Tuesday, January 24, 2006

CIA secret prisons

Inquiry Finds No Proof of C.I.A. Jails But Stays Skeptical

Just because we have no evidence does not mean they are not there. Well, we have no evidence that elves don't exist too, does that mean elves are real?

Published: January 24, 2006

STRASBOURG, France, Jan. 24 - The Council of Europe's inquiry into allegations that the C.I.A. has operated secret detention centers in Eastern Europe has turned up no evidence that such centers ever existed, though the inquiry's leader, Dick Marty, said there are enough "indications" to justify a continuing investigation.

Remember, no evidence of crime is still "indicates" evidence when it involves the Americans.

The report added, however, that it was "highly unlikely" that European governments were unaware of the American program of renditions, in which terrorism suspects were either seized in Europe or transferred through the Continent to third countries where they may have been tortured. Drawing from news reports, Mr. Marty contended that "more than a hundred" detainees have been moved anonymously and illegally through Europe under the program.

If this really happened, don't you think that foreign governments would have a vested interest in nailing the jihad boys before they can blow up people?

The findings, delivered to the council today, drew scornful reactions from some representatives of the council's 46 member states, particularly from the British, who called the interim report "as full of holes as Swiss cheese" and "clouded in myth and motivated by a desire to kick America."

You mean eurotrash can actually figure that out? Damn, I'm impressed.

Mr. Marty, a Swiss senator and chairman of the council's Committee on Legal Affairs and Human Rights, was put in charge of the inquiry after a Washington Post article in November cited unnamed intelligence officials as saying that the C.I.A. had maintained detention centers in eight countries, including some in Eastern European democracies.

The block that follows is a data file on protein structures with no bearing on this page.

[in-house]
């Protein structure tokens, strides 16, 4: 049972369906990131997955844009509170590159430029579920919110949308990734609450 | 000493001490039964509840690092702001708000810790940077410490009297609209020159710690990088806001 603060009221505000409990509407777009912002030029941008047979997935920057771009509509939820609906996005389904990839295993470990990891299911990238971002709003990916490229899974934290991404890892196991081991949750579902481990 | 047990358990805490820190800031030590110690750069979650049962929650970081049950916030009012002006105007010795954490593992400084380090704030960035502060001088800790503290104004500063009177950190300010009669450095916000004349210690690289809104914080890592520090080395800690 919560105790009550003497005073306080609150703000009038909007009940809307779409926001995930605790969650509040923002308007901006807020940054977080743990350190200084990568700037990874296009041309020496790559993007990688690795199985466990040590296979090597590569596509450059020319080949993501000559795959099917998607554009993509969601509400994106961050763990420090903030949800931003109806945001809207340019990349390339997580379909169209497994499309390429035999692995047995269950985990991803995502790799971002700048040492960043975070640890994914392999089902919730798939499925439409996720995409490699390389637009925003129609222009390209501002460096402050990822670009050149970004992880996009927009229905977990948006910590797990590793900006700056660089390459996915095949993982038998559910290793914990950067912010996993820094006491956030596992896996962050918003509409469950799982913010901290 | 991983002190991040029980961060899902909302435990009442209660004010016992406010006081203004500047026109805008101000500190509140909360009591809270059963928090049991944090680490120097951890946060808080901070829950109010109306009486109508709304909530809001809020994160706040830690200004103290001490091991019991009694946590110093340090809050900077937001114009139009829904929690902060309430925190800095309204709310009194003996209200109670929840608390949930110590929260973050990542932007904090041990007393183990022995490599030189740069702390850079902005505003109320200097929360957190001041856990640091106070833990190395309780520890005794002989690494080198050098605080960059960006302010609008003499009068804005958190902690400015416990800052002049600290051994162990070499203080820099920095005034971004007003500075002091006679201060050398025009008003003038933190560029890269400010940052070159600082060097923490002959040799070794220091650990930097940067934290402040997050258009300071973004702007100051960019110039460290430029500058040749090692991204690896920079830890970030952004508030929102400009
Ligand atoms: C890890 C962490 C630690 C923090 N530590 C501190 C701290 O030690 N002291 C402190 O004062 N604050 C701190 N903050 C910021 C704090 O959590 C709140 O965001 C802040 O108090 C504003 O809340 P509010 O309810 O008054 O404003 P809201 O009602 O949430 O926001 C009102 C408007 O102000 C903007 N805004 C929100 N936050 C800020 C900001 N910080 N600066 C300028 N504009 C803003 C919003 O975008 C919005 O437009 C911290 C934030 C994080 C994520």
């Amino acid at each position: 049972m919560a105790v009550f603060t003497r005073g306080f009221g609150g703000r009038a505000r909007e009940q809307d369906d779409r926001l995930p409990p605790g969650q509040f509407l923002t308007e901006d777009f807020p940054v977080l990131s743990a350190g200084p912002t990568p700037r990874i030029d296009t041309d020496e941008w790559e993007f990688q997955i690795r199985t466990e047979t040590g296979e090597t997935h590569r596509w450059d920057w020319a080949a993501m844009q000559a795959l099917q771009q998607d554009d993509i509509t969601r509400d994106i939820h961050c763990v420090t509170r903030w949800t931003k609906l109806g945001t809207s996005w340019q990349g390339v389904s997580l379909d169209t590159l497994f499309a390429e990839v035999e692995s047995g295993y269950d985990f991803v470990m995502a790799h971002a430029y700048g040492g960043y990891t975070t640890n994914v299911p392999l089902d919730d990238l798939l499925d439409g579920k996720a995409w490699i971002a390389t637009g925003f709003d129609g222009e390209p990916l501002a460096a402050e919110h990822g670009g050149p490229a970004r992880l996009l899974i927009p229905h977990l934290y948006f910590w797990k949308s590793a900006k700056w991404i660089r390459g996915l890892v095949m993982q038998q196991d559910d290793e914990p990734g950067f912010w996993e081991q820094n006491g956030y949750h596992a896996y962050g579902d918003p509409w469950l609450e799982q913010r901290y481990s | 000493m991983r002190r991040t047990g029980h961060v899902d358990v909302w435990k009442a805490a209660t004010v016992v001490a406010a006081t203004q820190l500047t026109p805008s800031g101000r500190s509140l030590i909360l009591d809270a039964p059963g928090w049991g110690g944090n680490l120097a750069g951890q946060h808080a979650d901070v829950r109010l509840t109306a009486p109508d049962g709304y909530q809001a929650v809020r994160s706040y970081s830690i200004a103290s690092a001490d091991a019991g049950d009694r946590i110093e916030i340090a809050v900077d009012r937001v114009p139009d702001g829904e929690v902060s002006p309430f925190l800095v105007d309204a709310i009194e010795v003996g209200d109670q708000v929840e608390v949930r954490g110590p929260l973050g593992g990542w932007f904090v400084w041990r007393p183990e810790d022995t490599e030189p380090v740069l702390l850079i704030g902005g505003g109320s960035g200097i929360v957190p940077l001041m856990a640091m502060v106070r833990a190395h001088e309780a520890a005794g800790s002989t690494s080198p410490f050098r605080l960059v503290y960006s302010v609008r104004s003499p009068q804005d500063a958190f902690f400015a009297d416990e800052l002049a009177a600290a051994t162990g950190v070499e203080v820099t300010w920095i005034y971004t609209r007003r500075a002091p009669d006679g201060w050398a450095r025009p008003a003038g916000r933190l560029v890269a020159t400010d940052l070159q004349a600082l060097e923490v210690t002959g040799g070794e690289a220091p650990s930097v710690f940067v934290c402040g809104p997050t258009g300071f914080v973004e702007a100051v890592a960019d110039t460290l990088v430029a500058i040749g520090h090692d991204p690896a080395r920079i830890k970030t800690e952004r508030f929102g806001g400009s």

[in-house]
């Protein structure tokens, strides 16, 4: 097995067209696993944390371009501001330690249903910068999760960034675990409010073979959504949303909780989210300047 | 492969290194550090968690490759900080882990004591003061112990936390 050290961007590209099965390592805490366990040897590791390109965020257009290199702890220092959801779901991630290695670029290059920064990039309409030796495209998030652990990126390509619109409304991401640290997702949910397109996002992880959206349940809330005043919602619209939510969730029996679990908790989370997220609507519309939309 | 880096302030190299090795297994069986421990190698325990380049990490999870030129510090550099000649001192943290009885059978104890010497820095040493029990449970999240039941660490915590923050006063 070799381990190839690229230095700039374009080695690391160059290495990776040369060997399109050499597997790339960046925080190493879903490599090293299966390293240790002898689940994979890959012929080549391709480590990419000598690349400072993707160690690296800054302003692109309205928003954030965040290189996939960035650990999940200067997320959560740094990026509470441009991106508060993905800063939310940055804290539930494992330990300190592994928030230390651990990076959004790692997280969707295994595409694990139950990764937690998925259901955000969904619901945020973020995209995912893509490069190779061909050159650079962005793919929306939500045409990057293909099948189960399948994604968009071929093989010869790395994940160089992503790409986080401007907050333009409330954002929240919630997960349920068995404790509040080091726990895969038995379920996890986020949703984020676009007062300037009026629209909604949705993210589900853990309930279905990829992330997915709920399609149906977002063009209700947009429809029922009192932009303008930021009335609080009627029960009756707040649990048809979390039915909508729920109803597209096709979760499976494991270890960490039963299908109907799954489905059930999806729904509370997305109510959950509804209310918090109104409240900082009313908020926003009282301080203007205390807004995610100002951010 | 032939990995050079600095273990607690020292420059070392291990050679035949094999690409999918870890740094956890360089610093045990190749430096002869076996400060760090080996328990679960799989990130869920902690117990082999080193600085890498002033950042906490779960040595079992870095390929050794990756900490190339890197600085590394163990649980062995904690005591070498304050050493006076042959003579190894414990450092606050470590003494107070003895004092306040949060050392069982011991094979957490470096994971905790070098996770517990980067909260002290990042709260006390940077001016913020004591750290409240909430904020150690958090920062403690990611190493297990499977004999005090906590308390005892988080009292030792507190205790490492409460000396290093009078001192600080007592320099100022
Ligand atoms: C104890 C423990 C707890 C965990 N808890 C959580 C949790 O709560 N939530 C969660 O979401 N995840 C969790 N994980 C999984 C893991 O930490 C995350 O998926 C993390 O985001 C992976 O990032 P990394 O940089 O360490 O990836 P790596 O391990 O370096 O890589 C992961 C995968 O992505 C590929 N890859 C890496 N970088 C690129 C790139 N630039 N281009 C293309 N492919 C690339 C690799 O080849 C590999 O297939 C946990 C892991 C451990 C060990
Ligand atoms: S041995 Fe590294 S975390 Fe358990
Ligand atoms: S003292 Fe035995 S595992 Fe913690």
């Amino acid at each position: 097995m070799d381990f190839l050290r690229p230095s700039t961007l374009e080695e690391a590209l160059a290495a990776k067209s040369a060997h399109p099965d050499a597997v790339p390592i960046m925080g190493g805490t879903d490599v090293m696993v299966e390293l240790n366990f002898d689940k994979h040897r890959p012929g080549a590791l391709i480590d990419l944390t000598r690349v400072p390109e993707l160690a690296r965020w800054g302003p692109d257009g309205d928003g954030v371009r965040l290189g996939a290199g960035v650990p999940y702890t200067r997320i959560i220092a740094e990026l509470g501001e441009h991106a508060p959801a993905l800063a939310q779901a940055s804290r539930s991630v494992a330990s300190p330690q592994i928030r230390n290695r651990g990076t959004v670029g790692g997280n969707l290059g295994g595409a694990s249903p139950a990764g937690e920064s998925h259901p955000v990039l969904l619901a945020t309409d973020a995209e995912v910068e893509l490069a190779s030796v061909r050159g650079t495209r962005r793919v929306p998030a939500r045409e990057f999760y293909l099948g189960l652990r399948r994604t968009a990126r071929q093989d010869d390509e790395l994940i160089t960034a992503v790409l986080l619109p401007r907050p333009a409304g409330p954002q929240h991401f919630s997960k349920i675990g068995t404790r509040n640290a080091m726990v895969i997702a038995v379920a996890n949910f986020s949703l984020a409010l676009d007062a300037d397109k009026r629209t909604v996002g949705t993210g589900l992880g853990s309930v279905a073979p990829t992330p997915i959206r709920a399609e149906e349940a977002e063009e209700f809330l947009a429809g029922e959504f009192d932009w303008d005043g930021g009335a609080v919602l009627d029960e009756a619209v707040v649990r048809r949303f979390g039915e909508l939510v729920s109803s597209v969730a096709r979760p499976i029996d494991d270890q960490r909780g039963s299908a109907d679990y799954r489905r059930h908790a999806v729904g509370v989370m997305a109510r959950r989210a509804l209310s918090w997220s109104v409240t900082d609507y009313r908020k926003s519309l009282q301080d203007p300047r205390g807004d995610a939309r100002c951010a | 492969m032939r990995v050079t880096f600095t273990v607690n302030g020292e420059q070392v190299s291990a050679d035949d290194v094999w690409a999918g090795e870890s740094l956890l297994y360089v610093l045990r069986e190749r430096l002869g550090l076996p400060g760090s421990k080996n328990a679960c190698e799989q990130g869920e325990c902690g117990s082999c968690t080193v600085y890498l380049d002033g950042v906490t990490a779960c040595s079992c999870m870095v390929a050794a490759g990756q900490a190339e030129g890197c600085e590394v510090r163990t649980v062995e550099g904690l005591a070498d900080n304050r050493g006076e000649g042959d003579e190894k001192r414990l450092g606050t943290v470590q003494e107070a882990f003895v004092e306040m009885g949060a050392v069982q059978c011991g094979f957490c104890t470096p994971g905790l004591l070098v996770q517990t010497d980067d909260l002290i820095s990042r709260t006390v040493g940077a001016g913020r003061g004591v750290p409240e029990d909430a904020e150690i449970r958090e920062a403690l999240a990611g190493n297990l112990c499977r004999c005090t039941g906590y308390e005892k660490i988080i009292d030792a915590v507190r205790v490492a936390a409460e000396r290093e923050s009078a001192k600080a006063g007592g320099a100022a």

Ok, if they belive what the Washington (com)Post has to say without bothering to try and find out which "unnamed intelligence officials" (it was Spongebob, we swear!) said we had secret prisons in eastern Europe (or was it in bikini bottom atoll?).

A subsequent report by Human Rights Watch named Poland and Romania as two of those countries. Both countries, as well as others in Europe, have denied the allegations.

But, we all know that Poland and Romania are good American friends and should not be believed, even with no evidence of wrongdoing.

Mr. Marty's findings to date amount to little more than a compendium of press clippings.

We all know how accurate THAT is.

"It would seem from confidential contacts that the information revealed by The Washington Post, Human Rights Watch and ABC came from different sources, probably all well-informed official sources," one passage in the report reads. "This is clearly a factor that adds to the credibility of the allegations, since the media concerned have not simply taken information from one another."

The well-informed official (to the press) source was a magic 8-ball. I swear to Allah it's true. "Since the media concerned have not simply taken information from one another." You know this, how?

Part of the reason Mr. Marty finds the allegations credible are other well-documented cases of America's rendition of terrorism suspects on European soil, including the 2003 C.I.A. abduction of an Egyptian cleric, Hassan Mustafa Osama Nasr, who was sent to Egypt for interrogation.

Maybe the Egyptians wanted to ask him a few questions too.

Mr. Marty is equally wary of Romanian and Polish denials of the detention center allegations, noting that both countries are part of the American-led coalition fighting in Iraq and "escaped long dictatorships thanks largely to the American intelligence services."